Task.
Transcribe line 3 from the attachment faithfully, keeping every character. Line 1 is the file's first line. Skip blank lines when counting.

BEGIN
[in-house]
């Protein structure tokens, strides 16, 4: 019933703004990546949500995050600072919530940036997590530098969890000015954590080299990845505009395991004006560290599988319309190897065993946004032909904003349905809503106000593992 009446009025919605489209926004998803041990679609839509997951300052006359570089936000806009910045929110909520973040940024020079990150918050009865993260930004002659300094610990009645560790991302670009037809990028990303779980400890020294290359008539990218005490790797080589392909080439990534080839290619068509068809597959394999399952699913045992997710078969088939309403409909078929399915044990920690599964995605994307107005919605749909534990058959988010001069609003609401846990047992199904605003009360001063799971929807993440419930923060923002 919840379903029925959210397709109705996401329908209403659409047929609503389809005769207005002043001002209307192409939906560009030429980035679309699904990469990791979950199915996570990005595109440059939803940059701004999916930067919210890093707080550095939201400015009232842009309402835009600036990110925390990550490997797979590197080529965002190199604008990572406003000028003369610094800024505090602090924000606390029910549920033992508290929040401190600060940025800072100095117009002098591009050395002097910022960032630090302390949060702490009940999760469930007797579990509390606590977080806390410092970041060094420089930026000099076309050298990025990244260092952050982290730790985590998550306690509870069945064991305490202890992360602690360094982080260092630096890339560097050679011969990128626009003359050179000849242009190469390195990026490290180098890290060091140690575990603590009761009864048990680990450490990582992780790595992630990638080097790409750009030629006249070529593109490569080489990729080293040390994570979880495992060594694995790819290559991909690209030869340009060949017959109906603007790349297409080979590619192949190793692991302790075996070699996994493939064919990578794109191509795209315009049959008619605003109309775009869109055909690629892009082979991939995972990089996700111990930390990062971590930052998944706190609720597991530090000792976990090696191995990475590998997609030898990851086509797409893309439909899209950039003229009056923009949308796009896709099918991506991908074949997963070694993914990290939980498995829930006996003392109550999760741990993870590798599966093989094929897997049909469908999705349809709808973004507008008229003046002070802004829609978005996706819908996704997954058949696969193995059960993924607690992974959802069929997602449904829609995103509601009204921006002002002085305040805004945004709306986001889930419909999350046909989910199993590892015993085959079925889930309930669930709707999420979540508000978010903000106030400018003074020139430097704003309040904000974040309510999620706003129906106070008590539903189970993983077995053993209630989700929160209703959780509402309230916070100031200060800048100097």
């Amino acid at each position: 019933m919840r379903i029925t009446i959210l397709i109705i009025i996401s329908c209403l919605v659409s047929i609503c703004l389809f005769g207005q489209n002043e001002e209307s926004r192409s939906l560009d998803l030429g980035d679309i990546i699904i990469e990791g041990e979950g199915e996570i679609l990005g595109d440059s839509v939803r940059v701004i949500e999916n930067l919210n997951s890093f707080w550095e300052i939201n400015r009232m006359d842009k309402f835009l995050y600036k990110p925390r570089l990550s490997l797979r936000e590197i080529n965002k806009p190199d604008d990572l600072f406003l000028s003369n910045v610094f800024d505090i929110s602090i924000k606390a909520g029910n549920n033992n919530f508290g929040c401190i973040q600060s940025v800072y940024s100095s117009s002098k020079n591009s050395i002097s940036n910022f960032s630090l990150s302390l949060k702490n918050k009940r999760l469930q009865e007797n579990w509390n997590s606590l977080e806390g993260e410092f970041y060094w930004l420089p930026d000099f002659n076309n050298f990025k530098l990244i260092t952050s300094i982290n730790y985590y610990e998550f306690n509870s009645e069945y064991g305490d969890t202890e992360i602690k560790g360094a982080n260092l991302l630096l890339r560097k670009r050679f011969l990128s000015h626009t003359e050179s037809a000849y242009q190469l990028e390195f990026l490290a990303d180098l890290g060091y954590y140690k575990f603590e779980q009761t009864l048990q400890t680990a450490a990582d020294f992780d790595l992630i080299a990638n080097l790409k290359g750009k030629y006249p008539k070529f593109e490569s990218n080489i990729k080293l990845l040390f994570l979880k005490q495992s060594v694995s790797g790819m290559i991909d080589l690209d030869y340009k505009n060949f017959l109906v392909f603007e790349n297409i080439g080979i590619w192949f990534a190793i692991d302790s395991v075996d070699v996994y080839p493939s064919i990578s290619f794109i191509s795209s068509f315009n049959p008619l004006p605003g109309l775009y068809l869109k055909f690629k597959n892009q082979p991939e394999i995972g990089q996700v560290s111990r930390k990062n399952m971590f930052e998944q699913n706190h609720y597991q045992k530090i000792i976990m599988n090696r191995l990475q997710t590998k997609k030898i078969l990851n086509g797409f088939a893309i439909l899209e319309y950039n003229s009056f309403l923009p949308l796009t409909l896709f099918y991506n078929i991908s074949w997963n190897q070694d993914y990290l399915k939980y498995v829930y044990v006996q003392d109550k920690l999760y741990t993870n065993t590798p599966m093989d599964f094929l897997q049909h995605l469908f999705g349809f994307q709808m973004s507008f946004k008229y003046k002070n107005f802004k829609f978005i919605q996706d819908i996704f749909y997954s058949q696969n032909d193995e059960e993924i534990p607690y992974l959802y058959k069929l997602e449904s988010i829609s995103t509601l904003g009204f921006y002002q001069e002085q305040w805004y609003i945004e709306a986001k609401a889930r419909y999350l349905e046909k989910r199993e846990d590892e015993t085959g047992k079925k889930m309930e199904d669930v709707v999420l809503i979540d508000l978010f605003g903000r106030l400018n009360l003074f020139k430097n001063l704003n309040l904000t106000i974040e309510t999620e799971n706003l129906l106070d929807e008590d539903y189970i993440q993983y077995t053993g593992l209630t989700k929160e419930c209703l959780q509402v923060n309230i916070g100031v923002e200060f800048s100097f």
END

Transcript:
């Amino acid at each position: 019933m919840r379903i029925t009446i959210l397709i109705i009025i996401s329908c209403l919605v659409s047929i609503c703004l389809f005769g207005q489209n002043e001002e209307s926004r192409s939906l560009d998803l030429g980035d679309i990546i699904i990469e990791g041990e979950g199915e996570i679609l990005g595109d440059s839509v939803r940059v701004i949500e999916n930067l919210n997951s890093f707080w550095e300052i939201n400015r009232m006359d842009k309402f835009l995050y600036k990110p925390r570089l990550s490997l797979r936000e590197i080529n965002k806009p190199d604008d990572l600072f406003l000028s003369n910045v610094f800024d505090i929110s602090i924000k606390a909520g029910n549920n033992n919530f508290g929040c401190i973040q600060s940025v800072y940024s100095s117009s002098k020079n591009s050395i002097s940036n910022f960032s630090l990150s302390l949060k702490n918050k009940r999760l469930q009865e007797n579990w509390n997590s606590l977080e806390g993260e410092f970041y060094w930004l420089p930026d000099f002659n076309n050298f990025k530098l990244i260092t952050s300094i982290n730790y985590y610990e998550f306690n509870s009645e069945y064991g305490d969890t202890e992360i602690k560790g360094a982080n260092l991302l630096l890339r560097k670009r050679f011969l990128s000015h626009t003359e050179s037809a000849y242009q190469l990028e390195f990026l490290a990303d180098l890290g060091y954590y140690k575990f603590e779980q009761t009864l048990q400890t680990a450490a990582d020294f992780d790595l992630i080299a990638n080097l790409k290359g750009k030629y006249p008539k070529f593109e490569s990218n080489i990729k080293l990845l040390f994570l979880k005490q495992s060594v694995s790797g790819m290559i991909d080589l690209d030869y340009k505009n060949f017959l109906v392909f603007e790349n297409i080439g080979i590619w192949f990534a190793i692991d302790s395991v075996d070699v996994y080839p493939s064919i990578s290619f794109i191509s795209s068509f315009n049959p008619l004006p605003g109309l775009y068809l869109k055909f690629k597959n892009q082979p991939e394999i995972g990089q996700v560290s111990r930390k990062n399952m971590f930052e998944q699913n706190h609720y597991q045992k530090i000792i976990m599988n090696r191995l990475q997710t590998k997609k030898i078969l990851n086509g797409f088939a893309i439909l899209e319309y950039n003229s009056f309403l923009p949308l796009t409909l896709f099918y991506n078929i991908s074949w997963n190897q070694d993914y990290l399915k939980y498995v829930y044990v006996q003392d109550k920690l999760y741990t993870n065993t590798p599966m093989d599964f094929l897997q049909h995605l469908f999705g349809f994307q709808m973004s507008f946004k008229y003046k002070n107005f802004k829609f978005i919605q996706d819908i996704f749909y997954s058949q696969n032909d193995e059960e993924i534990p607690y992974l959802y058959k069929l997602e449904s988010i829609s995103t509601l904003g009204f921006y002002q001069e002085q305040w805004y609003i945004e709306a986001k609401a889930r419909y999350l349905e046909k989910r199993e846990d590892e015993t085959g047992k079925k889930m309930e199904d669930v709707v999420l809503i979540d508000l978010f605003g903000r106030l400018n009360l003074f020139k430097n001063l704003n309040l904000t106000i974040e309510t999620e799971n706003l129906l106070d929807e008590d539903y189970i993440q993983y077995t053993g593992l209630t989700k929160e419930c209703l959780q509402v923060n309230i916070g100031v923002e200060f800048s100097f």